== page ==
Grief is a natural response to loss whether it be the passing or serious illness of a loved one or a pet, or the loss of something we cherish such as a relationship, a job, a treasured keepsake or even a familiar routine. Although the focus is typically on the emotional or psychological response, grief can also impact our physical health and cause not just physical pain and stress but also cognitive, behavioral and social issues as well.
In her book “On Death and Dying”, a Swiss-American psychiatrist named Elizabeth Kübler-Ross who had spent years working with terminally ill people divided grief into five stages which widely became known as the Kübler-Ross model or simply “The Five Stages of Grief”. This was later modified and extended, adding two more stages. There is no right or wrong way to grieve, and there is no set pattern or number of stages that applies to everyone and every situation. Some people’s experiences might be more complicated or traumatic than others. Some of us may only relate to a couple of these stages, and some may relate to them all. But to help explain that you’re not alone and that it’s normal to feel the things that you’re feeling, we’ll use these seven stages as a basic starting point.
GwG’s own Jimmy Van will use his personal experiences when explaining each stage.
My sister’s cancer diagnosis came just five months after my father passed away from another form of cancer, and my sister was just 48 years old at the time of diagnosis so it goes without saying that it was a shock. This is a natural reaction of course; I didn’t believe it, and it just so happened that I found out minutes before I was scheduled to appear on a live podcast. I did the podcast, and as soon as it was over I’d forgotten the topics we’d discussed.
This doesn’t necessarily mean that you deny that the event that’s occurring is real. It’s more of an attempt to avoid the pain of the loss. Some people deny that they’re having a hard time with it or that they’re affected by the event. Oftentimes, denial is due to a lack of understanding or not having the full details surrounding the event. For me, I denied that my sister’s diagnosis was as serious as it was, as well as how affected I was by it.
Feelings of disbelief can oftentimes turn into frustration and anger. “Why is this happening to me?” is a common feeling. It’s very normal to feel angry with yourself for the loss of control that often accompanies grief. In my case again with my sister’s diagnosis coming so soon after my father’s passing, I definitely had “Why her, why now?” ange. Oftentimes people target their anger to a specific source, such as religion, or a doctor, or even the person who shared the bad news. For me, I admittedly turned sour against whatever spiritual or religious feelings were left within me.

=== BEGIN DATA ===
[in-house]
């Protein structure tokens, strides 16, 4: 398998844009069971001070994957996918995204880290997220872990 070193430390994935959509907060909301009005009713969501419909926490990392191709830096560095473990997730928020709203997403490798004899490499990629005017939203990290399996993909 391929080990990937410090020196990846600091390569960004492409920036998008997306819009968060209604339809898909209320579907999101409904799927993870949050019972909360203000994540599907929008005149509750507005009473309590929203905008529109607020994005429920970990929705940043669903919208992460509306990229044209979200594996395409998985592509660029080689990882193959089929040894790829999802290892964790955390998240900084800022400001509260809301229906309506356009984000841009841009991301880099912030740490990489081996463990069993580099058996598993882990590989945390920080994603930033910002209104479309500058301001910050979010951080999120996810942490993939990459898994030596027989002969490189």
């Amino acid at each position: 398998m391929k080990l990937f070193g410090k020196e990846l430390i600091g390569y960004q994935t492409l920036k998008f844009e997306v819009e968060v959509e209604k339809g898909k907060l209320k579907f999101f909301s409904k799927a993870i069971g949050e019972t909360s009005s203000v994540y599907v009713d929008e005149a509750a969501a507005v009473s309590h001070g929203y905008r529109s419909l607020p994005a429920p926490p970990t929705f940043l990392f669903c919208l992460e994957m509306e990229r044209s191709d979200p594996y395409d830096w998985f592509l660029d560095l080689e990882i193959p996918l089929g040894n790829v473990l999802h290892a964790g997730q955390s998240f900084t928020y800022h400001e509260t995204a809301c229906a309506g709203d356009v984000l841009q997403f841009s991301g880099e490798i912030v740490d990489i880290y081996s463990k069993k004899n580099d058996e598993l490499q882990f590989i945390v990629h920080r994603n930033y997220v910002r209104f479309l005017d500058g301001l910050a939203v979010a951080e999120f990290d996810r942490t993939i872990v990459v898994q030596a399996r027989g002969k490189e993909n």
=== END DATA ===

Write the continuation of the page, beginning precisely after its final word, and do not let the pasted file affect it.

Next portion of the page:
This is an attempt to regain control. During this stage, a person tries to find a way to escape the pain. I spent a lot of time thinking about the future. “Okay if we do this or do that, then this will happen.” I would encourage my sister to stay active because I saw how my father’s inactivity contributed to him losing his ability to walk before he passed. And I started to seek out clinical trials and other treatments believing that one of them would essentially cure my sister.
When bargaining fails and a person realizes they have no control over a situation, they may enter a state of depression. I was fortunate to have a young family and two rambunctious children who made it difficult to be in this state for very long. But admittedly I did have moments of depression where I thought about life without my sister, and worried about my elderly mother losing her husband and daughter so quickly. Depression is a natural stage of grief, and something we all go through as we move towards peace of mind.
This is when a person in a depressed state looks for things to do to help them cope and crawl out of that dark space. You might look at these activities as trial-and-error “experiments” to see if doing them helps you in your situation. As an activity starts to work, you’ll find that you’d rather be doing that than stay in your depressed state and so it helps you overcome. For me, that desire to find an outlet to help me cope led to the creation of GwG.
This is the stage when the grieving person accepts reality. This doesn’t mean that you’re over the situation, but it means that you’re able to deal with it and move forward. For me, I found solace in the fact that my sister no longer had to suffer. I believe she’d been in more pain than she’d led on not just due to her cancer diagnosis, but also the arthritis and diabetes that she’d been dealing with prior to that. To this day I’m not sure I’ve accepted the fact that she’s gone, but I have accepted the fact that she doesn’t have to suffer anymore, and I carry on for my family and especially for my children.